That’s the one we pay the cable TV (or satellite) company each month to let us watch TV shows and movies at different times than scheduled.
What’s good about the DVR? Not only is the DVR great for time shifting TV, it’s also good at compressing TV. Most DVR’s have a fast forward which means we can speed through TV commercials and watch a 30-minute TV show in 22 minutes, sans commercials. A 60-minute TV show becomes about 40 minutes, again, without commercials.
The EyeTV app works pretty much like the DVR you rent from the cable company, except it uses the Mac to record TV shows and movies.
There’s an online TV schedule for your area, and options to record specific TV shows that can be played back later. On your Mac. With the right extra cost connector you may be able to view what’s on your Mac on your TV.
Or, you can plug in a $99 Apple TV and stream what’s on your Mac to your TV.
EyeTV features live TV viewing which can be paused, Picture-in-Picture display, an onscreen menu and channels, and your entire recorded library of TV shows and movies.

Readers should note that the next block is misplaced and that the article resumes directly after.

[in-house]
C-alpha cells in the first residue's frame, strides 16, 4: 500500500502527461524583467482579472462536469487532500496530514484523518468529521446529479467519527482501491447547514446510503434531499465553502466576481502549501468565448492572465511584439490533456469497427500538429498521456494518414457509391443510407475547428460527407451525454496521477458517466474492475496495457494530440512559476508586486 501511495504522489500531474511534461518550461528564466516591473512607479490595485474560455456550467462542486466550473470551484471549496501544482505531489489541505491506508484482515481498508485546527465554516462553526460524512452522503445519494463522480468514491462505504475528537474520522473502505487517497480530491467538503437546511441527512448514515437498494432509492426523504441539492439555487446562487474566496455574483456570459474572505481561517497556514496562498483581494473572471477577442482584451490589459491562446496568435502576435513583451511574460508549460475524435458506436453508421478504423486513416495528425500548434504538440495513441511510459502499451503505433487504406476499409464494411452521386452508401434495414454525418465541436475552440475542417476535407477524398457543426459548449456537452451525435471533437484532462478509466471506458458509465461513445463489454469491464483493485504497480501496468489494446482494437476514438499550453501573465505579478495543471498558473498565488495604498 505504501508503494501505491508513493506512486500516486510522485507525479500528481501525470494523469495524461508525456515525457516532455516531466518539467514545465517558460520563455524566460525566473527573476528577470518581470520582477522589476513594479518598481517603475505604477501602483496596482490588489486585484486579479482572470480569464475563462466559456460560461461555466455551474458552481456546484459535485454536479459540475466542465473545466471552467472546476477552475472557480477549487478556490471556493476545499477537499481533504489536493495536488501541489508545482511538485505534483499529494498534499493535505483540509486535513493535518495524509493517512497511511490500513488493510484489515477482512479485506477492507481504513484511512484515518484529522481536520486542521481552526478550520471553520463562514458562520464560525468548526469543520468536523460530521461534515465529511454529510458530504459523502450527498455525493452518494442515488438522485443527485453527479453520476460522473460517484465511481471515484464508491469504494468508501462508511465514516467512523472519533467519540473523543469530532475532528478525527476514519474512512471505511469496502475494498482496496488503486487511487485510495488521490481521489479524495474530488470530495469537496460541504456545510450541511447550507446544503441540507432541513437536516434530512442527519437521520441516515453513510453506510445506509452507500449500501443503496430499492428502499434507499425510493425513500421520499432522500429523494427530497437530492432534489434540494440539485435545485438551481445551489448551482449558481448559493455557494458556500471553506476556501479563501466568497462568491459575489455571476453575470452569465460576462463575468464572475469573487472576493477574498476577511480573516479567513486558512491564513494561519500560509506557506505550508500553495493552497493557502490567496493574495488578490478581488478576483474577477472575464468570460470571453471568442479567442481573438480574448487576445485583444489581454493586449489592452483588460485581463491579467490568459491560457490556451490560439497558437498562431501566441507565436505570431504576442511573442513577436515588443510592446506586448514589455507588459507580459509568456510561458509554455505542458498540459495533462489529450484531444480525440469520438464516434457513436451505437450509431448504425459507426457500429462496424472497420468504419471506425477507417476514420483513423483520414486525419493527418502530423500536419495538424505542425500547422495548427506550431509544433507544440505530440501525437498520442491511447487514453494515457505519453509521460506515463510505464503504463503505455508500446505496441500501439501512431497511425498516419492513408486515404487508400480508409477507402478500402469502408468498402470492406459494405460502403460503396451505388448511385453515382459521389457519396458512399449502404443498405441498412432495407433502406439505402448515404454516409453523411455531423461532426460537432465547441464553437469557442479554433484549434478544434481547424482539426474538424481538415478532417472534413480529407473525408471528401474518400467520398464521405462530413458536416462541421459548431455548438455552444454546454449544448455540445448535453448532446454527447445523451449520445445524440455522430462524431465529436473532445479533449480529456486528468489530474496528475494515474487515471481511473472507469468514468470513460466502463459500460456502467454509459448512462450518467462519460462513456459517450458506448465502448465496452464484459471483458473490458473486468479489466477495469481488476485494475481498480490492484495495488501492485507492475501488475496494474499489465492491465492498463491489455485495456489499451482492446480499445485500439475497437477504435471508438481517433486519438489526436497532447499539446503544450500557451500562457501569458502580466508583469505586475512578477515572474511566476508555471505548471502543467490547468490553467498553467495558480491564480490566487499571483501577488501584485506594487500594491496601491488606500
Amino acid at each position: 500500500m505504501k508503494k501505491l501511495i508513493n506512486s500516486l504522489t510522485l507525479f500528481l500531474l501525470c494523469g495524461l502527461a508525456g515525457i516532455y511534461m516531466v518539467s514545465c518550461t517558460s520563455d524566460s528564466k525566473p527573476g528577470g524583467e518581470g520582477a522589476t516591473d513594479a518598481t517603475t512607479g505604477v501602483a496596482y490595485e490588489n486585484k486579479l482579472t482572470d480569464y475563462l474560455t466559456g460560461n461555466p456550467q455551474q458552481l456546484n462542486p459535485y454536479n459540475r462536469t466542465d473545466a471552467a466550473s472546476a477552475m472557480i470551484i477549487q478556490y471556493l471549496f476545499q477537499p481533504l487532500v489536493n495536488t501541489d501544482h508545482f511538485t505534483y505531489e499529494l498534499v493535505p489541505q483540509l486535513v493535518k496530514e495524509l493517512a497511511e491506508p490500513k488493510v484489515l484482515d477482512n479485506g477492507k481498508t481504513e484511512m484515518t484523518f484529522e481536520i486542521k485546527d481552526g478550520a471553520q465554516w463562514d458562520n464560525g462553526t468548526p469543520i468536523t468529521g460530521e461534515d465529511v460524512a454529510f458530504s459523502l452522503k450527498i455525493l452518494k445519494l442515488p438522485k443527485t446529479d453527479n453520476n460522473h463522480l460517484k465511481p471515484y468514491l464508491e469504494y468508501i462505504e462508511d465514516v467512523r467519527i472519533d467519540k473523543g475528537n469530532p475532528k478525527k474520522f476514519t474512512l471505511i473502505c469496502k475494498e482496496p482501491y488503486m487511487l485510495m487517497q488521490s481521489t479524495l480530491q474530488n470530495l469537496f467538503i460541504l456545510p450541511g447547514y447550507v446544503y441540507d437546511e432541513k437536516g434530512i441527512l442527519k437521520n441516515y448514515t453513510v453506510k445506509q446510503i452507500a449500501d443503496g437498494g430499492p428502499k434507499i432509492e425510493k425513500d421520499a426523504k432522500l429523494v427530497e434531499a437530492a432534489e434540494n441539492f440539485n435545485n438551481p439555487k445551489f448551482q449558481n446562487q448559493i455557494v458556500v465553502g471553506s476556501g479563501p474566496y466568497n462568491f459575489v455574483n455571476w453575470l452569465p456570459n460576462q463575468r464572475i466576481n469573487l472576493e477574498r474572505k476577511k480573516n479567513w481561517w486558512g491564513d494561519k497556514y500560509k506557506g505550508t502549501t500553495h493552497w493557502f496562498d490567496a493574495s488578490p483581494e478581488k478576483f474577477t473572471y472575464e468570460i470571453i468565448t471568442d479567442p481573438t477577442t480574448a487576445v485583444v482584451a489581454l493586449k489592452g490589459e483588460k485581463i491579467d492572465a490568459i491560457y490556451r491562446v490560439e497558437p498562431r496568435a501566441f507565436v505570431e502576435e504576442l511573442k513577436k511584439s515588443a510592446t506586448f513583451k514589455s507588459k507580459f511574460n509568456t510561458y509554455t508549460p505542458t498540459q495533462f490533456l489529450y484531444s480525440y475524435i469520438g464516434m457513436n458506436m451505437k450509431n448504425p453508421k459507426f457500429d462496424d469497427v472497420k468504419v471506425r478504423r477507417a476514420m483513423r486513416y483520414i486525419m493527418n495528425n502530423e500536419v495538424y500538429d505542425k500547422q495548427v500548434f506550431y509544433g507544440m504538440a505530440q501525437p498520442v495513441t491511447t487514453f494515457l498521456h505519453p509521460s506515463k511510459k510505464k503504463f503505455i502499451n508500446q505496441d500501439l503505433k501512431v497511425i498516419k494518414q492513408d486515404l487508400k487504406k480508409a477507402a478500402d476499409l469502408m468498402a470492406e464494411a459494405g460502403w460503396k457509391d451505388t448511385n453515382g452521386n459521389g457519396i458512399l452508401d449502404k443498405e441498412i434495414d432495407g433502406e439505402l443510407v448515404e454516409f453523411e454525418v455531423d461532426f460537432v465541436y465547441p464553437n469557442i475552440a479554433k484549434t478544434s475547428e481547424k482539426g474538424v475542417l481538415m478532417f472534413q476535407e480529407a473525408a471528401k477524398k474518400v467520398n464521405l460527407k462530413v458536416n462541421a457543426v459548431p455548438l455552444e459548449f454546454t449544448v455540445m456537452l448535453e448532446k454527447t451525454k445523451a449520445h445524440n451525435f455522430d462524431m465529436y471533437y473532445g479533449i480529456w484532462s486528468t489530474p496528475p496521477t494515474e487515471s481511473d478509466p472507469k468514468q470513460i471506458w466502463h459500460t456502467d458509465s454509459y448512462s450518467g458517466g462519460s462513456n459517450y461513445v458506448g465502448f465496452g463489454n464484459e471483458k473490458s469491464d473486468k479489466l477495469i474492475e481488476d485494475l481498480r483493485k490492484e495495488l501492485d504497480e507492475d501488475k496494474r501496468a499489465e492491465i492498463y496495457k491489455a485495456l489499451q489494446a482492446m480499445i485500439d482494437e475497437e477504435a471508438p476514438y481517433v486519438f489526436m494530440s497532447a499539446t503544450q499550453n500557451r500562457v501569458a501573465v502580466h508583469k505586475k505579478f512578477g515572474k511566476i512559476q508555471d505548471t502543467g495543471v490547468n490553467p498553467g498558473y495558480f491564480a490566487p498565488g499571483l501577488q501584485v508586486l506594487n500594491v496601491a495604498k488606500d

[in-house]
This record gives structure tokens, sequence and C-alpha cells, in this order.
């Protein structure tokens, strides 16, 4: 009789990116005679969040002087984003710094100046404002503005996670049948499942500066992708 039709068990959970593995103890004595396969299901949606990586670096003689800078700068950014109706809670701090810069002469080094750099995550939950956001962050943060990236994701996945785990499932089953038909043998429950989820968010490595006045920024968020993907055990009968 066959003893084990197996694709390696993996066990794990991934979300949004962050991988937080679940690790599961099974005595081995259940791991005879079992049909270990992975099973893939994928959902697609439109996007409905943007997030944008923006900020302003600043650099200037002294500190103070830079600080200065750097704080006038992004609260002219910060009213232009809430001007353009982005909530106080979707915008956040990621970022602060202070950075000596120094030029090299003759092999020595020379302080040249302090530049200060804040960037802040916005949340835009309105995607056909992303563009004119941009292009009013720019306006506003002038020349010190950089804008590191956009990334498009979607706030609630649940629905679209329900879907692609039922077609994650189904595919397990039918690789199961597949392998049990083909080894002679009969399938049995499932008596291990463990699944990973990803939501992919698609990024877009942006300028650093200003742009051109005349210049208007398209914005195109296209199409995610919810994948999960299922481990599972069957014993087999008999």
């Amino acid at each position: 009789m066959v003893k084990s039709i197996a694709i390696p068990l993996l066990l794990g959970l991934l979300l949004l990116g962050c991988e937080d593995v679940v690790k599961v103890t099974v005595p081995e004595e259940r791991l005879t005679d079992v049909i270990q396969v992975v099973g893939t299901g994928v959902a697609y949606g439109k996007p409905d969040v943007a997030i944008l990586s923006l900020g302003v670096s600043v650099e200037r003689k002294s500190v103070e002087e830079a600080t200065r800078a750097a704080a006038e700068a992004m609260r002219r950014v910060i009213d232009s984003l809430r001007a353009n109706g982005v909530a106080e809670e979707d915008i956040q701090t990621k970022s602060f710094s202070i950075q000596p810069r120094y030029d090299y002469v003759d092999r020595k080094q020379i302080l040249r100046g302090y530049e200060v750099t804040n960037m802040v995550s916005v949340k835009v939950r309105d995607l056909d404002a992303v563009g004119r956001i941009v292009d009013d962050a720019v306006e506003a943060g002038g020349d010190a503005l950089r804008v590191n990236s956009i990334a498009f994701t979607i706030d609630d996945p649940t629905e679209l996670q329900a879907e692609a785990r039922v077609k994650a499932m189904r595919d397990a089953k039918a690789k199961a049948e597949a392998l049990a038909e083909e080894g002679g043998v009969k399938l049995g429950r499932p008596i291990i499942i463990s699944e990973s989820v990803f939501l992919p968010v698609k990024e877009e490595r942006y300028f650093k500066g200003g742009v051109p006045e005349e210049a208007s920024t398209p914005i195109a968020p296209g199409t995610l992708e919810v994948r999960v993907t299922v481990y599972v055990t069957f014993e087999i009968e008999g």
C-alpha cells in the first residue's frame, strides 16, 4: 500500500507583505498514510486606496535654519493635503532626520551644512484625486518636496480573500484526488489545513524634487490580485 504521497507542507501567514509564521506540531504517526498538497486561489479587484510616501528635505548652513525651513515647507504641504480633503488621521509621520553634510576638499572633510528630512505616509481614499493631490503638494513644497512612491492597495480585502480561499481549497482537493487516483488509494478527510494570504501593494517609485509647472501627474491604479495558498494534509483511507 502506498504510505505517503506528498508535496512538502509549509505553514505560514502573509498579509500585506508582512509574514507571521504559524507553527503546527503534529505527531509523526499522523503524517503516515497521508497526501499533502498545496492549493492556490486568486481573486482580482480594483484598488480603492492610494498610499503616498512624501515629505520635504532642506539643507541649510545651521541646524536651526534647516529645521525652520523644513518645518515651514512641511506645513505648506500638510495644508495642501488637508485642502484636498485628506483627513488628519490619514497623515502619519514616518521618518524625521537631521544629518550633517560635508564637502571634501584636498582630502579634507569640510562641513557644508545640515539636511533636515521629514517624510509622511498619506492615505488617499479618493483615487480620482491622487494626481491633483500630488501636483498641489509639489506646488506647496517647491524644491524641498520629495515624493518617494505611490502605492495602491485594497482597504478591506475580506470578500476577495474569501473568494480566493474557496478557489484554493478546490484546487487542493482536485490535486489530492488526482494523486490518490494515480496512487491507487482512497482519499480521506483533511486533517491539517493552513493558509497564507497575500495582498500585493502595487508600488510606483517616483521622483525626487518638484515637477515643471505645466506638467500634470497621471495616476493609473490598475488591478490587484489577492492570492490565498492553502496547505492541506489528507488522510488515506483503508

One setup even creates iPad and iPhone compatible versions of recorded television so you can use your iDevices as a mobile DVR.
Not only can you record television, but shows and movies can be edited (or trimmed). Browsing programs is easy on the Mac using a CoverFlow-like interface, and files can always be exported to run on other Macs or other devices.
On the surface it would seem as if a Mac mini with an Elgato tuner and EyeTV would be the perfect DVR. At $600 it’s pricey, but connects directly to most modern TVs and can be controlled by a remote.
Add a minimum of $150 for a USB TV tuner and you have a decent DVR for about $750 and it should work well for many years. But that configuration is only somewhat competitive with, say, five years of DVR rental at a minimum of $10 per month (total of $600).
Unlike the Mac or Elgato tuner, the cable company’s DVR usually can be replaced at no charge when it goes belly up, and you simply continue to pay the monthly usage fee.
That makes Apple TV the killer device should Apple ever add DVR capability. Since Apple prefers to charge for TV shows and movies, and content producers want users to pay again to watch what was once broadcast for free, that’s not likely to happen any time soon.